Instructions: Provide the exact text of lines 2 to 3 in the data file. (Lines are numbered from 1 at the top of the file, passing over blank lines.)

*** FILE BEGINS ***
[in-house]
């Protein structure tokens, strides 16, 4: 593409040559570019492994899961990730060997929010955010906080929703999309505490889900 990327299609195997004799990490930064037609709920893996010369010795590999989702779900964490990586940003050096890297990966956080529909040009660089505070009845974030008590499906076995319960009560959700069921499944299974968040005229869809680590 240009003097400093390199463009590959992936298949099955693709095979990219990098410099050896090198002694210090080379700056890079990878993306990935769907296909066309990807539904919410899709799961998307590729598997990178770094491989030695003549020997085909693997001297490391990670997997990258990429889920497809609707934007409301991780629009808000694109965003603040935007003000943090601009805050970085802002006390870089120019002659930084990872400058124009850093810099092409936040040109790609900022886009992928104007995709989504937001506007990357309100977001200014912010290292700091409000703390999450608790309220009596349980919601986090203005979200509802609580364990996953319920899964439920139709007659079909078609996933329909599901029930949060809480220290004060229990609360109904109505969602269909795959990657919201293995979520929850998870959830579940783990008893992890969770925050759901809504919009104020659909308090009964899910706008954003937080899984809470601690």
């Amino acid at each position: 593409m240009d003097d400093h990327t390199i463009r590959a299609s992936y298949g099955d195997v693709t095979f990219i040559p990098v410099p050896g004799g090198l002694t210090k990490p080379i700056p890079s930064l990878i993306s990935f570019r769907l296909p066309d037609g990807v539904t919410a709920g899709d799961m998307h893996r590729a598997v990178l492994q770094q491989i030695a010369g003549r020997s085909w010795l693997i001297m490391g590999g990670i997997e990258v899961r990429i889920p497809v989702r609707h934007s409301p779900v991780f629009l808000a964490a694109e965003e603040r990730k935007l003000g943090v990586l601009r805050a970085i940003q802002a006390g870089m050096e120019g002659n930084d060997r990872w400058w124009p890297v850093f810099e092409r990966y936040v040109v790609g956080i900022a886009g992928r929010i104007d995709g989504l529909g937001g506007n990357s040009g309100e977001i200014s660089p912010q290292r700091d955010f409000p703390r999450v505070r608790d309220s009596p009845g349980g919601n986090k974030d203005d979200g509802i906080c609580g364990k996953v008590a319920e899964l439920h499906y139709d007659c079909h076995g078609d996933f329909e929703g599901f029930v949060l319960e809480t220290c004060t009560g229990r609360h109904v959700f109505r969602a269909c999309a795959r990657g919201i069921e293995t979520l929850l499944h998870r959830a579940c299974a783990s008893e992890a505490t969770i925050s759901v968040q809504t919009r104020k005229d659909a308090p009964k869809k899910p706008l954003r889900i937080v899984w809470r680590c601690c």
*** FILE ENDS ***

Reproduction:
């Protein structure tokens, strides 16, 4: 593409040559570019492994899961990730060997929010955010906080929703999309505490889900 990327299609195997004799990490930064037609709920893996010369010795590999989702779900964490990586940003050096890297990966956080529909040009660089505070009845974030008590499906076995319960009560959700069921499944299974968040005229869809680590 240009003097400093390199463009590959992936298949099955693709095979990219990098410099050896090198002694210090080379700056890079990878993306990935769907296909066309990807539904919410899709799961998307590729598997990178770094491989030695003549020997085909693997001297490391990670997997990258990429889920497809609707934007409301991780629009808000694109965003603040935007003000943090601009805050970085802002006390870089120019002659930084990872400058124009850093810099092409936040040109790609900022886009992928104007995709989504937001506007990357309100977001200014912010290292700091409000703390999450608790309220009596349980919601986090203005979200509802609580364990996953319920899964439920139709007659079909078609996933329909599901029930949060809480220290004060229990609360109904109505969602269909795959990657919201293995979520929850998870959830579940783990008893992890969770925050759901809504919009104020659909308090009964899910706008954003937080899984809470601690």
């Amino acid at each position: 593409m240009d003097d400093h990327t390199i463009r590959a299609s992936y298949g099955d195997v693709t095979f990219i040559p990098v410099p050896g004799g090198l002694t210090k990490p080379i700056p890079s930064l990878i993306s990935f570019r769907l296909p066309d037609g990807v539904t919410a709920g899709d799961m998307h893996r590729a598997v990178l492994q770094q491989i030695a010369g003549r020997s085909w010795l693997i001297m490391g590999g990670i997997e990258v899961r990429i889920p497809v989702r609707h934007s409301p779900v991780f629009l808000a964490a694109e965003e603040r990730k935007l003000g943090v990586l601009r805050a970085i940003q802002a006390g870089m050096e120019g002659n930084d060997r990872w400058w124009p890297v850093f810099e092409r990966y936040v040109v790609g956080i900022a886009g992928r929010i104007d995709g989504l529909g937001g506007n990357s040009g309100e977001i200014s660089p912010q290292r700091d955010f409000p703390r999450v505070r608790d309220s009596p009845g349980g919601n986090k974030d203005d979200g509802i906080c609580g364990k996953v008590a319920e899964l439920h499906y139709d007659c079909h076995g078609d996933f329909e929703g599901f029930v949060l319960e809480t220290c004060t009560g229990r609360h109904v959700f109505r969602a269909c999309a795959r990657g919201i069921e293995t979520l929850l499944h998870r959830a579940c299974a783990s008893e992890a505490t969770i925050s759901v968040q809504t919009r104020k005229d659909a308090p009964k869809k899910p706008l954003r889900i937080v899984w809470r680590c601690c």